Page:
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http://dx.doi.org/10.12659/AJCR.921092DOI Listing
http://www.ncbi.nlm.nih.gov/pmc/articles/PMC7038639PMC
February 2020

Relation Between New York Heart Association Functional Class and Objective Measures of Cardiopulmonary Exercise in Adults With Congenital Heart Disease.

Am J Cardiol 2019 06 15;123(11):1868-1873. Epub 2019 Mar 15.

Adult Congenital Heart Center, Memorial Healthcare System, Hollywood, Florida.

We aimed to compare New York Heart Association (NYHA) functional class in adult congenital heart disease (ACHD) patients with objectively measured cardiopulmonary exercise testing (CPET) parameters. This study included retrospective review of ACHD patients who underwent a CPET between August 2014 and April 2018 at our center. Patients were grouped according to severity of CHD, and NYHA class as recorded in their medical record or estimated from the clinical narrative. A total of 175 ACHD patients (mean age 30 ± 11 years) with NYHA class I-III enrolled in the study. The NYHA functional class was II or III in most complex CHD. There was a strong inverse relation between NYHA class and peak oxygen consumption, oxygen uptake efficiency slope, and the double product at peak exercise (product of heart rate and systolic blood pressure) (p<0.0001). There was no relation between NYHA class and ventilation efficiency slope (p = 0.37). In conclusion, NYHA functional class correlates with objective measures of CPET, however there is wide variability in measured exercise capacity in each NYHA classification. Therefore, whereas NYHA class of patients is a simple measure for assessment of functional status, CPET is an important tool to identify the source of exercise limitation in ACHD patients.
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http://dx.doi.org/10.1016/j.amjcard.2019.02.053DOI Listing
June 2019

What have we learned in the last 20 years? A comparison of a modern era pediatric and congenital catheter ablation registry to previous pediatric ablation registries.

Heart Rhythm 2019 01 14;16(1):57-63. Epub 2018 Aug 14.

Division of Pediatric Cardiology, Department of Pediatrics, Seattle Children's Hospital, University of Washington, Seattle, Washington.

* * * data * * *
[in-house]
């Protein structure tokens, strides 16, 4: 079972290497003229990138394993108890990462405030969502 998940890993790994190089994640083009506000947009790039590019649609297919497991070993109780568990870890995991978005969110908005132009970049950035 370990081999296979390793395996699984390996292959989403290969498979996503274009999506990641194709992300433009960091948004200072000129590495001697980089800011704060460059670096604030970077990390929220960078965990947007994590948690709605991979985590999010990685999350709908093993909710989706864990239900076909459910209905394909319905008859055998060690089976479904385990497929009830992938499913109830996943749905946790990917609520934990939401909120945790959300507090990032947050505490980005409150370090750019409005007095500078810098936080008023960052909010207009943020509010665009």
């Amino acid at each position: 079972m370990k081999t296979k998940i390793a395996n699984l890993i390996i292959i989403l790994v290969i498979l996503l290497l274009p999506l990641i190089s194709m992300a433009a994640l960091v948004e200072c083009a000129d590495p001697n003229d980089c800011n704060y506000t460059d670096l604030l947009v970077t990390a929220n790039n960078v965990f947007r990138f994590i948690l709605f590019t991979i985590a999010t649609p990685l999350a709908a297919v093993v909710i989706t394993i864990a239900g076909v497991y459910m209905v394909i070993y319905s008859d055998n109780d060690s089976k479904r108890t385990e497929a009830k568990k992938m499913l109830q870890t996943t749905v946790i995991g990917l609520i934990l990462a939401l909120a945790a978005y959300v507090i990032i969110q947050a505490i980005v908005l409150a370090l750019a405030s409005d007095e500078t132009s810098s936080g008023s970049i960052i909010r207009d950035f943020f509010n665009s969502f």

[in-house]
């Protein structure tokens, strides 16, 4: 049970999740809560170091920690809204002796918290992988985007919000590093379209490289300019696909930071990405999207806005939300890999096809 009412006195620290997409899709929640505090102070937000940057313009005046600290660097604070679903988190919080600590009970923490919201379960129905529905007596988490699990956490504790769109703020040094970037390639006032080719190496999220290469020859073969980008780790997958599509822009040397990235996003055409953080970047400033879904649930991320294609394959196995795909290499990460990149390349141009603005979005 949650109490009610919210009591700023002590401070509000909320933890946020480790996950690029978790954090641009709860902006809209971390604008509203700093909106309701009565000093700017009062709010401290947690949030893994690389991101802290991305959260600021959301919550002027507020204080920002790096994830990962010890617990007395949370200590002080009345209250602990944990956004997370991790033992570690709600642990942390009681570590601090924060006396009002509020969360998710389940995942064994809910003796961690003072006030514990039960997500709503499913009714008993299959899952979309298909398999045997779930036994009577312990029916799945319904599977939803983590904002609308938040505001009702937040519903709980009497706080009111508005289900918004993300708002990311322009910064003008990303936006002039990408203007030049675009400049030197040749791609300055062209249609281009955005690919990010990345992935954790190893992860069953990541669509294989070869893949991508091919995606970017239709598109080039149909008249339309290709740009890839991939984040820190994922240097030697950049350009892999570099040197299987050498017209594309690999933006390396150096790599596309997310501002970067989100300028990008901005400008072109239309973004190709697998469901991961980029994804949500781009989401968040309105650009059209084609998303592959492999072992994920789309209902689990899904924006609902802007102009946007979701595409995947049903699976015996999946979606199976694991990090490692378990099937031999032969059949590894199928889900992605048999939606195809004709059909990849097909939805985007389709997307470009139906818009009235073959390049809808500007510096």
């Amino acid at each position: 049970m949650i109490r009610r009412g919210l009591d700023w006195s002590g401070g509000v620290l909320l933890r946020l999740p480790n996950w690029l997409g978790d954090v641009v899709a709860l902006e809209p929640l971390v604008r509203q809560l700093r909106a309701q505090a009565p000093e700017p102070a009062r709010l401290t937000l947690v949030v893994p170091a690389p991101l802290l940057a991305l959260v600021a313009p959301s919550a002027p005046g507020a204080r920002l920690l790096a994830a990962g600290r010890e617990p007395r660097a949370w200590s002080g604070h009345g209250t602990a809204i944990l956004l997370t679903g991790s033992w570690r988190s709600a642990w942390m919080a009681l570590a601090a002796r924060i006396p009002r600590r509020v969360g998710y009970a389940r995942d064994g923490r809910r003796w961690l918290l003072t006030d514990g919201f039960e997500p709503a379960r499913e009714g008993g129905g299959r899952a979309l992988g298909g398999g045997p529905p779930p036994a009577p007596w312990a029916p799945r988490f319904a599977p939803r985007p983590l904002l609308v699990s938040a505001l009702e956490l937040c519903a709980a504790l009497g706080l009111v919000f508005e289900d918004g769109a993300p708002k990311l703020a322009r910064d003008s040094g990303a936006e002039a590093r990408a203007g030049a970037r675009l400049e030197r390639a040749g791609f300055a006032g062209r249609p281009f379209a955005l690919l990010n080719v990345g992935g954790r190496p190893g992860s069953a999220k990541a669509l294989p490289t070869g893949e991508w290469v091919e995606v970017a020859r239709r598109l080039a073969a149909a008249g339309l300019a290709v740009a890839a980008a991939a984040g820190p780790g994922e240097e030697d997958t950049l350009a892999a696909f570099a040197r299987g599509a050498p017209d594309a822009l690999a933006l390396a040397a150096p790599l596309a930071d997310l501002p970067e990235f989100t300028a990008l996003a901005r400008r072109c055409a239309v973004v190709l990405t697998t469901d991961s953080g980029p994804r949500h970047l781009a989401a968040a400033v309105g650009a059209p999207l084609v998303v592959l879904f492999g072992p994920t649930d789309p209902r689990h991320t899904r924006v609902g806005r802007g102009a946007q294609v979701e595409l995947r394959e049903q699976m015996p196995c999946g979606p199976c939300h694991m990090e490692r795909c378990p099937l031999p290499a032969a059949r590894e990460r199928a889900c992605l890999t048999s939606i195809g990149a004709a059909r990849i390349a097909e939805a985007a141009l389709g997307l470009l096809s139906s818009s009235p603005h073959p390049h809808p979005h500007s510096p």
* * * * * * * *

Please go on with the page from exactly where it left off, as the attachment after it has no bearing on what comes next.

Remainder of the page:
Background: Since the onset of pediatric catheter ablation, the pediatric electrophysiology community has reported outcomes via various registries (PAPCA [Prospective Assessment After Pediatric Cardiac Ablation], PCAR [Pediatric Catheter Ablation Registry]). Most recently, a modern era pediatric and congenital ablation registry (MAP-IT [Multicenter Pediatric and Congenital EP Quality Initiative]) was developed for eventual incorporation into the National Cardiovascular Data Registry (NCDR) IMPACT (Improving Pediatric and Adult Congenital Treatment) registry.

Objective: The purpose of this study was to describe initial findings from the MAP-IT pilot registry and to compare these findings to earlier registries.

Methods: Before entering the NCDR IMPACT registry, MAP-IT was active at 12 centers (11 in the United States) between October 2014 and April 2016. All electrophysiological studies for patients younger than 21 years and for patients of all ages with structural congenital heart disease were included. We compared the acute success, fluoroscopy and procedural times, and frequency of complications between MAP-IT and the earlier registries.

Results: Acute success rates have improved from the initial PCAR registry for both accessory and slow pathway substrates. Both fluoroscopy and procedural times have significantly decreased across the time periods (fluoroscopy time 47.6 ± 40 minutes to 7.0 ± 9.2 minutes; P <.001; procedural time 257 ± 157 minutes to 166 ± 84 minutes; P <.001).

Conclusion: Acute success rates and fluoroscopy and procedural times in pediatric ablation all have improved over the last 25 years.
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http://dx.doi.org/10.1016/j.hrthm.2018.08.013DOI Listing
January 2019

A Case of Lown-Ganong-Levine Syndrome: Due to an Accessory Pathway of James Fibers or Enhanced Atrioventricular Nodal Conduction (EAVNC)?

Am J Case Rep 2018 Mar 18;19:309-313. Epub 2018 Mar 18.

Heart Institute, Joe DiMaggio Children's Hospital, Hollywood, FL, USA.